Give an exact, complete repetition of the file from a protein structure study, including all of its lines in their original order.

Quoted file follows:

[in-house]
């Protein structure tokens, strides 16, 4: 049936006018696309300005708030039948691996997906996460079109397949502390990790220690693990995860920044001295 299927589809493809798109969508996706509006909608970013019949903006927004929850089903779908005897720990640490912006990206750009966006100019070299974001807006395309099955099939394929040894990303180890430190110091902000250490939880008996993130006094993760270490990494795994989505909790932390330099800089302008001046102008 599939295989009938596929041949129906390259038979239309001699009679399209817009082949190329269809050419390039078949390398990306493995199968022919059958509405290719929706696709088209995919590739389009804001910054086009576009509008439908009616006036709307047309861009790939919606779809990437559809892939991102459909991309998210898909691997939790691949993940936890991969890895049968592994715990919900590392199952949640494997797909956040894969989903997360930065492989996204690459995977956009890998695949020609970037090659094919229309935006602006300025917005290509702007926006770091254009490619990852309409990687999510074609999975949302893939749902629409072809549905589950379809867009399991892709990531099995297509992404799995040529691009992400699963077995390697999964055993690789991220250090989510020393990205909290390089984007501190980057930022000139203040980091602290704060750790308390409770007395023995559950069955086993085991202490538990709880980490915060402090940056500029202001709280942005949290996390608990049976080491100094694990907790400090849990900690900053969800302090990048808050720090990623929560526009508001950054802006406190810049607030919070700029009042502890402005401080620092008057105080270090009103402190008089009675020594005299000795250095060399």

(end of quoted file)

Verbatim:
[in-house]
């Protein structure tokens, strides 16, 4: 049936006018696309300005708030039948691996997906996460079109397949502390990790220690693990995860920044001295 299927589809493809798109969508996706509006909608970013019949903006927004929850089903779908005897720990640490912006990206750009966006100019070299974001807006395309099955099939394929040894990303180890430190110091902000250490939880008996993130006094993760270490990494795994989505909790932390330099800089302008001046102008 599939295989009938596929041949129906390259038979239309001699009679399209817009082949190329269809050419390039078949390398990306493995199968022919059958509405290719929706696709088209995919590739389009804001910054086009576009509008439908009616006036709307047309861009790939919606779809990437559809892939991102459909991309998210898909691997939790691949993940936890991969890895049968592994715990919900590392199952949640494997797909956040894969989903997360930065492989996204690459995977956009890998695949020609970037090659094919229309935006602006300025917005290509702007926006770091254009490619990852309409990687999510074609999975949302893939749902629409072809549905589950379809867009399991892709990531099995297509992404799995040529691009992400699963077995390697999964055993690789991220250090989510020393990205909290390089984007501190980057930022000139203040980091602290704060750790308390409770007395023995559950069955086993085991202490538990709880980490915060402090940056500029202001709280942005949290996390608990049976080491100094694990907790400090849990900690900053969800302090990048808050720090990623929560526009508001950054802006406190810049607030919070700029009042502890402005401080620092008057105080270090009103402190008089009675020594005299000795250095060399």